Magazine article Marketing

March of the Megabytes

Magazine article Marketing

March of the Megabytes

Article excerpt

It's official -- brand managers are crack PC users, fluent with many types of software. Research reveals just how far computers have penetrated marketing, says Ken Gofton

Research specially commissioned for this Marketing supplement has given some fascinating insights into the pace of computerisation in marketing departments. It has also demonstrated the penetration achieved by the Microsoft Windows operating system, with more than three out of four of the marketing directors and brand managers interviewed claiming to have at least some Windows packages in their departments.

The supplement is published as a curtain raiser to the Windows Show at Olympia, London, February 22-25. It is not a preview in the sense of a stand-by-stand directory. Rather, it is a review of where computerisation is today in marketing. It includes a number of striking case studies from firms which use Windows -- plus articles on software and portables.

Almost 200 exhibitors will be participating in the show, including top hardware manufacturers such as IBM and Compaq, and leading software suppliers from Borland to Lotus. Last year the show attracted 42,500 visitors, but this year's total is expected to exceed 50,000. Tickets are free if you pre-register via the Windows Show Hotline (0839 101909 -- 36p cheap rate, 48p at other times), or cost |pounds~10 at the door.

A major survey conducted especially for this supplement reveals just how far the computerisation of marketing departments has gone. It confirms that the desktop PC has become an essential tool of today's brand manager, who has to be fluent with several software packages.

Yet the investment plans of marketing directors suggest the electronic revolution has not reached an end. Not only is there a lot of case-study evidence that marketing departments have been moving over to PC networks in the past couple of years, but the research confirms that budgets were substantially higher for information technology in 1993, and will continue to rise this year. The study was commissioned by Marketing. It was sponsored by Microsoft and Compaq and carried out by the Decisions Group, which in December conducted 100 telephone interviews with marketing directors and 251 with people in brand management. (Job titles of the latter group varied, but for the sake of brevity we'll call them "brand managers" throughout this report.)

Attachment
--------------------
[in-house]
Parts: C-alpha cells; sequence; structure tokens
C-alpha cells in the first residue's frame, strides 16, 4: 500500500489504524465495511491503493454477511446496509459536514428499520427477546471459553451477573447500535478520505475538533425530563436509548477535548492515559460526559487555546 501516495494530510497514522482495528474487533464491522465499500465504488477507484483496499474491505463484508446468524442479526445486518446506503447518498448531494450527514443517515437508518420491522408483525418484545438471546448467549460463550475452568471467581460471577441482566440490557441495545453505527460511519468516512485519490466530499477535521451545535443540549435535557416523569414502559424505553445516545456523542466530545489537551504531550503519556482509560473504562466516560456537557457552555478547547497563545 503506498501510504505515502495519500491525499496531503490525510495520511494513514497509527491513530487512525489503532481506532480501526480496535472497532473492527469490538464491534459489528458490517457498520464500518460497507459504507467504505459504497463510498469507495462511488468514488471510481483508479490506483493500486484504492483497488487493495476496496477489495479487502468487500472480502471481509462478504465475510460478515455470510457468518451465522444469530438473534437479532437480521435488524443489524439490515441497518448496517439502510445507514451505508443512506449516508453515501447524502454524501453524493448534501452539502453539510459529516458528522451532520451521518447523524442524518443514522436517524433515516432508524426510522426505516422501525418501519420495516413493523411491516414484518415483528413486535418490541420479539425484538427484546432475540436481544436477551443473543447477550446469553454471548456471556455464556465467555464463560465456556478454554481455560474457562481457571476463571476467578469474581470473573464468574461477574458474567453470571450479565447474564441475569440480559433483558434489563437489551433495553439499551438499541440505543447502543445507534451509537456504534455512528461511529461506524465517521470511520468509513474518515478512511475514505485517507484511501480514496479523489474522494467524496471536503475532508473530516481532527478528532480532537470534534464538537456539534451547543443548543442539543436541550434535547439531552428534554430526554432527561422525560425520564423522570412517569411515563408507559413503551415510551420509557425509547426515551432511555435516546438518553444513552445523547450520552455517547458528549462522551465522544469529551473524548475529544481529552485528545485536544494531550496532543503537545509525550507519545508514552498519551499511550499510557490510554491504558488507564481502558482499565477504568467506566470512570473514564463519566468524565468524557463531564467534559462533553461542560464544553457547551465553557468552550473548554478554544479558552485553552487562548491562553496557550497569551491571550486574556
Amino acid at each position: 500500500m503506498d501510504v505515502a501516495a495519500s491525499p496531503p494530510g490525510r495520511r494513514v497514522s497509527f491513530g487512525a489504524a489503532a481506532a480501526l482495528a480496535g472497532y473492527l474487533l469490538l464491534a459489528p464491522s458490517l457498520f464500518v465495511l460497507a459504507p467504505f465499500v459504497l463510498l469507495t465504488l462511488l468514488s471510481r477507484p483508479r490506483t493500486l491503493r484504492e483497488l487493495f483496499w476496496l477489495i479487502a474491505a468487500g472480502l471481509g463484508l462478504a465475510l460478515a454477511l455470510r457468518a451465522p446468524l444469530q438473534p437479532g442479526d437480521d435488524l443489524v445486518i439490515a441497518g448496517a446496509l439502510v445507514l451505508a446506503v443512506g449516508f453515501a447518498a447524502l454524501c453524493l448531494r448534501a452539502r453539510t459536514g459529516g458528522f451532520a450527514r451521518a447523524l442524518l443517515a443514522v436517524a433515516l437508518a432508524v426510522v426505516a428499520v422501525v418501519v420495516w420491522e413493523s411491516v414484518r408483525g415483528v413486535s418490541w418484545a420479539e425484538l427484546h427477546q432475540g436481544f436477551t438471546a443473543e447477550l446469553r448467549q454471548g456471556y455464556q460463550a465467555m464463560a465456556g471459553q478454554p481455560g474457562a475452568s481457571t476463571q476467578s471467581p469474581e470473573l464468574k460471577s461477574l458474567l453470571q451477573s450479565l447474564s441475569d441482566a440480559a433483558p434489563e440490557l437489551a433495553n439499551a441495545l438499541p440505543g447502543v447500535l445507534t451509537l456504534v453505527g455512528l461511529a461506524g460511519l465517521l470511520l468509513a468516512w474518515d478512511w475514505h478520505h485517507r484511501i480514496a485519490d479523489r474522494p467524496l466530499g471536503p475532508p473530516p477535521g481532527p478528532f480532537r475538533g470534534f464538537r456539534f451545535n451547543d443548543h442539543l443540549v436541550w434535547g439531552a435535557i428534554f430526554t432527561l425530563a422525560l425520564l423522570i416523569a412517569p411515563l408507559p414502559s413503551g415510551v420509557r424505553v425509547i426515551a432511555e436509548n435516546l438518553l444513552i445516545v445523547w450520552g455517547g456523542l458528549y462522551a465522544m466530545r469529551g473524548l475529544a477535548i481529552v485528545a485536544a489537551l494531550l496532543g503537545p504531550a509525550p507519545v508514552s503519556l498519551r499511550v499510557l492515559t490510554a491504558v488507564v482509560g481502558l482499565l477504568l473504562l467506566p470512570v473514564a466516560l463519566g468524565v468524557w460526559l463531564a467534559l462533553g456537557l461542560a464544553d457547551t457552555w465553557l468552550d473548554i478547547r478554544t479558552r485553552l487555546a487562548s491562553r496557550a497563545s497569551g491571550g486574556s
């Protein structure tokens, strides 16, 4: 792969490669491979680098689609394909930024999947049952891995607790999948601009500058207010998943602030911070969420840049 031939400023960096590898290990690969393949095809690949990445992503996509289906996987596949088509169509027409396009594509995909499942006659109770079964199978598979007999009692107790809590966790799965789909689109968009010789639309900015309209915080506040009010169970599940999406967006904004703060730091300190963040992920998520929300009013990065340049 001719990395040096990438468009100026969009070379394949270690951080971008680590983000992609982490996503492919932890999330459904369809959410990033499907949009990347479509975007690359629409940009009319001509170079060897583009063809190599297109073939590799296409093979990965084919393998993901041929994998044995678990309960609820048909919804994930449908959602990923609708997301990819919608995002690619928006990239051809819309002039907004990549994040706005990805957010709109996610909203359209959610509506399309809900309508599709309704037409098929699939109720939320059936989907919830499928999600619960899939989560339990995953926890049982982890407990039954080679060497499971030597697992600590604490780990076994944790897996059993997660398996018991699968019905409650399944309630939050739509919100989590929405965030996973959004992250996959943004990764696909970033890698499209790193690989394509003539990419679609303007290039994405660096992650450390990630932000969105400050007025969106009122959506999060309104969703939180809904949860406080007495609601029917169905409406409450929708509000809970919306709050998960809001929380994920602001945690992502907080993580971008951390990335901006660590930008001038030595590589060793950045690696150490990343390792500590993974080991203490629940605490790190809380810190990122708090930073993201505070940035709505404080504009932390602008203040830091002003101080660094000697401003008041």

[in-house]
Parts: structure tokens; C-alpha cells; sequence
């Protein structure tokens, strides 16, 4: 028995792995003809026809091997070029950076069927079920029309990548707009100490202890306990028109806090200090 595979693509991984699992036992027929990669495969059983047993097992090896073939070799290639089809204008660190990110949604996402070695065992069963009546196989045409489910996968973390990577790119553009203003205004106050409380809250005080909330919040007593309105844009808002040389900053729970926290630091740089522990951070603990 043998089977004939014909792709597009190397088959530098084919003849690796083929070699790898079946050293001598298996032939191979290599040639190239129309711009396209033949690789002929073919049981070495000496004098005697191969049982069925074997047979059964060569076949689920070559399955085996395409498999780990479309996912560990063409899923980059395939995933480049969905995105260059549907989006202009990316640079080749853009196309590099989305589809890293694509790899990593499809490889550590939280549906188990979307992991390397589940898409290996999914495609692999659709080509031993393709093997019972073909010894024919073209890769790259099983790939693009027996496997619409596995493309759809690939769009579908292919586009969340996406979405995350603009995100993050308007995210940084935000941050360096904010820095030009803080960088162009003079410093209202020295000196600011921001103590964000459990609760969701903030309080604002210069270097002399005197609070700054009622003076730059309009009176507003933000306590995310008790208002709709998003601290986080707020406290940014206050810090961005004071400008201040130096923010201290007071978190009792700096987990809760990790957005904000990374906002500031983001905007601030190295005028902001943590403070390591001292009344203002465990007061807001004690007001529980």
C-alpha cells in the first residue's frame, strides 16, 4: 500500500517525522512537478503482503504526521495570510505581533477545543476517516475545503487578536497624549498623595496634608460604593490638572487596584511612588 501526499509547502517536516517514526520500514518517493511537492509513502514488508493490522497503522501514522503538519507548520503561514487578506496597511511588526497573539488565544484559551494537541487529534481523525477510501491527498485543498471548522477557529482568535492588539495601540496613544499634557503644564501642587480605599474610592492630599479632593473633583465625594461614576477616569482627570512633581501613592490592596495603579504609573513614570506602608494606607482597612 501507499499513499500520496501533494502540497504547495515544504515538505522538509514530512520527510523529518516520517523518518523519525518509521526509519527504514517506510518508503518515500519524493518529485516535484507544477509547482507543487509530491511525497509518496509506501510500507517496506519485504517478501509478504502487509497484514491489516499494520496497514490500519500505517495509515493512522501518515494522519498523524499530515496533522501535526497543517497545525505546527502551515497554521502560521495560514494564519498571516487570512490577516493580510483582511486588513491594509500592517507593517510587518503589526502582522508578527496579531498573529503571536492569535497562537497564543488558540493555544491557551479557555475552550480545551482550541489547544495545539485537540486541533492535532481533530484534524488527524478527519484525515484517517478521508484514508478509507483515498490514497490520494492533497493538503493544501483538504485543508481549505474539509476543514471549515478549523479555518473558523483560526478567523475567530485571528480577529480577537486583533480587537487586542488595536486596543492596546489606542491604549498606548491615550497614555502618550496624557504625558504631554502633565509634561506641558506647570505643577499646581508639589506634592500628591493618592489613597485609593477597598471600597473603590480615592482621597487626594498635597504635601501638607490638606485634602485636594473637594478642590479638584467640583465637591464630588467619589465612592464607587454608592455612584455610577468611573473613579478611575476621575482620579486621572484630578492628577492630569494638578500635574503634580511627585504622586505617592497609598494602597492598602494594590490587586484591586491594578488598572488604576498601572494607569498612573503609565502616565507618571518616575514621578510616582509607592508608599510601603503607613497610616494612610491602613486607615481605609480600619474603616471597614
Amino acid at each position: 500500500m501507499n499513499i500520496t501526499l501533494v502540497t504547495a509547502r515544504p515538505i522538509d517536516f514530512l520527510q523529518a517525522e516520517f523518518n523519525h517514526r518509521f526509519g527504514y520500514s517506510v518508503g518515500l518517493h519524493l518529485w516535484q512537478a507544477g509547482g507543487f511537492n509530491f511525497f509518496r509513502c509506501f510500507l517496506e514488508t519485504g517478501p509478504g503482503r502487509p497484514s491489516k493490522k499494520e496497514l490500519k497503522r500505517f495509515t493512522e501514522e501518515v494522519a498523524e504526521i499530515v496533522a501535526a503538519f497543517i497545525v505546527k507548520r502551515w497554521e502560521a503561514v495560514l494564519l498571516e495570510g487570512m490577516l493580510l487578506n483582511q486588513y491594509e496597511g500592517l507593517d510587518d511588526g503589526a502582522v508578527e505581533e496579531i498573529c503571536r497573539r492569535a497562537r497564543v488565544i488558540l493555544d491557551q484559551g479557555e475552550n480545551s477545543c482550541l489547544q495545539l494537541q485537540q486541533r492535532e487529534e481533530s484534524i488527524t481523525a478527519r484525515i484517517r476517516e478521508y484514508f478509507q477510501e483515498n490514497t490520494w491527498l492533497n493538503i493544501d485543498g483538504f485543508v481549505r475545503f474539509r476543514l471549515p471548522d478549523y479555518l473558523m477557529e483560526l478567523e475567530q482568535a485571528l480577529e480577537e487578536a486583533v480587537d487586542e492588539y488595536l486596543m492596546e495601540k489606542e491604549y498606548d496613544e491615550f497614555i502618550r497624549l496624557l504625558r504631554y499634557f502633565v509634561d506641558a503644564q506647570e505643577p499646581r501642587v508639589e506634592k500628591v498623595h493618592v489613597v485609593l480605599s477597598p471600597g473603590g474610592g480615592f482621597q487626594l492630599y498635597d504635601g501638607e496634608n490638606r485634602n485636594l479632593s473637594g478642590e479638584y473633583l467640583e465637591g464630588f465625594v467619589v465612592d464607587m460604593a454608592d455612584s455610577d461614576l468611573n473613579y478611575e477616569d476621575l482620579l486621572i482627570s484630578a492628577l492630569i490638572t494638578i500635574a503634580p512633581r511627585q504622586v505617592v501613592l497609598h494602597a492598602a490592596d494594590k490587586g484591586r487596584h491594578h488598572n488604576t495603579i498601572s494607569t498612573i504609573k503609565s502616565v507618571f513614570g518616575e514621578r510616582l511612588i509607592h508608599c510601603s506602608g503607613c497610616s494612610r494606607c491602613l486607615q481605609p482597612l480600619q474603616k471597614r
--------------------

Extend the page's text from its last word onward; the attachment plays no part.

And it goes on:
First, the sample. Respondents came from a broad cross-section of companies, including food and drink, consumer durables, the car industry, pharmaceuticals, leisure and financial services, and business-to-business sectors. Among the brand managers, 52% were in marketing departments of 10 or less, while 5% worked in departments of 50-plus. Equivalent figures for the marketing directors were 61% and 3%. Some questions were common to both groups and there was a strong correlation in their replies. Others on day-to-day usage were put only to the brand managers, while more strategic issues were reserved for the directors.

Marketing department secretaries, it seems, almost all have computers. In more than 60% of marketing departments covered by the survey, all the marketers have individual PCs or terminals, but there are still 18% where no individuals have their own machines. However, the 1.7% reporting no access to computers at all are, with one exception, in departments of less than five people. All of this computerisation is clearly having an impact on the way in which brand managers work. It is a major step to move from having access to a computer when needed to having a machine on every desk. It is another step again when electronic mail links everyone in marketing with production departments on the one hand and the company's agencies on the other.

The number of hours brand managers claim to work on screen each week varies quite a lot, but the 25.5% of the sample who put the figure at 20 hours or more are the biggest single segment. …

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